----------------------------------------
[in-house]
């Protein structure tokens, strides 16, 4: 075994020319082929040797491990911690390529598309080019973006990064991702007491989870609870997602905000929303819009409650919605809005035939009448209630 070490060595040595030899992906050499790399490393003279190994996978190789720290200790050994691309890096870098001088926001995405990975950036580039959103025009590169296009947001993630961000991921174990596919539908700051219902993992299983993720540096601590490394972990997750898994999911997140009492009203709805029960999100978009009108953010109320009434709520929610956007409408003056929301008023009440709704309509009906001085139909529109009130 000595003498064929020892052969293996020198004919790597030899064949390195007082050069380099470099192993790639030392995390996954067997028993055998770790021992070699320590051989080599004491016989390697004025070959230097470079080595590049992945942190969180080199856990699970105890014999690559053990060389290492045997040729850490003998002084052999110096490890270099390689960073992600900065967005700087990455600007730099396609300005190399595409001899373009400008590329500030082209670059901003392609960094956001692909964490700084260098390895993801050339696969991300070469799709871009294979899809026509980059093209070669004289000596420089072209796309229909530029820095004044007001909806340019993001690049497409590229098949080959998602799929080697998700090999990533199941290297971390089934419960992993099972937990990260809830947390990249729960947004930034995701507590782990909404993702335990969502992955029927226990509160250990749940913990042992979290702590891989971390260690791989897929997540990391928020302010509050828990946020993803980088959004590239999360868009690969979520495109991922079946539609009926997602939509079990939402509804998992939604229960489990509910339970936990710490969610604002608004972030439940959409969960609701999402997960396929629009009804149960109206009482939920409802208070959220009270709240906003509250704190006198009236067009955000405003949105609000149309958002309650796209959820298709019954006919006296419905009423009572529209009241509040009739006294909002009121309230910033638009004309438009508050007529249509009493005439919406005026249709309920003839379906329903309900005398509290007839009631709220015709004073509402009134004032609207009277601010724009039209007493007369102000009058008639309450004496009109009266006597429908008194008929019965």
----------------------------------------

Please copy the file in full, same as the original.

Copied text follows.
[in-house]
């Protein structure tokens, strides 16, 4: 075994020319082929040797491990911690390529598309080019973006990064991702007491989870609870997602905000929303819009409650919605809005035939009448209630 070490060595040595030899992906050499790399490393003279190994996978190789720290200790050994691309890096870098001088926001995405990975950036580039959103025009590169296009947001993630961000991921174990596919539908700051219902993992299983993720540096601590490394972990997750898994999911997140009492009203709805029960999100978009009108953010109320009434709520929610956007409408003056929301008023009440709704309509009906001085139909529109009130 000595003498064929020892052969293996020198004919790597030899064949390195007082050069380099470099192993790639030392995390996954067997028993055998770790021992070699320590051989080599004491016989390697004025070959230097470079080595590049992945942190969180080199856990699970105890014999690559053990060389290492045997040729850490003998002084052999110096490890270099390689960073992600900065967005700087990455600007730099396609300005190399595409001899373009400008590329500030082209670059901003392609960094956001692909964490700084260098390895993801050339696969991300070469799709871009294979899809026509980059093209070669004289000596420089072209796309229909530029820095004044007001909806340019993001690049497409590229098949080959998602799929080697998700090999990533199941290297971390089934419960992993099972937990990260809830947390990249729960947004930034995701507590782990909404993702335990969502992955029927226990509160250990749940913990042992979290702590891989971390260690791989897929997540990391928020302010509050828990946020993803980088959004590239999360868009690969979520495109991922079946539609009926997602939509079990939402509804998992939604229960489990509910339970936990710490969610604002608004972030439940959409969960609701999402997960396929629009009804149960109206009482939920409802208070959220009270709240906003509250704190006198009236067009955000405003949105609000149309958002309650796209959820298709019954006919006296419905009423009572529209009241509040009739006294909002009121309230910033638009004309438009508050007529249509009493005439919406005026249709309920003839379906329903309900005398509290007839009631709220015709004073509402009134004032609207009277601010724009039209007493007369102000009058008639309450004496009109009266006597429908008194008929019965």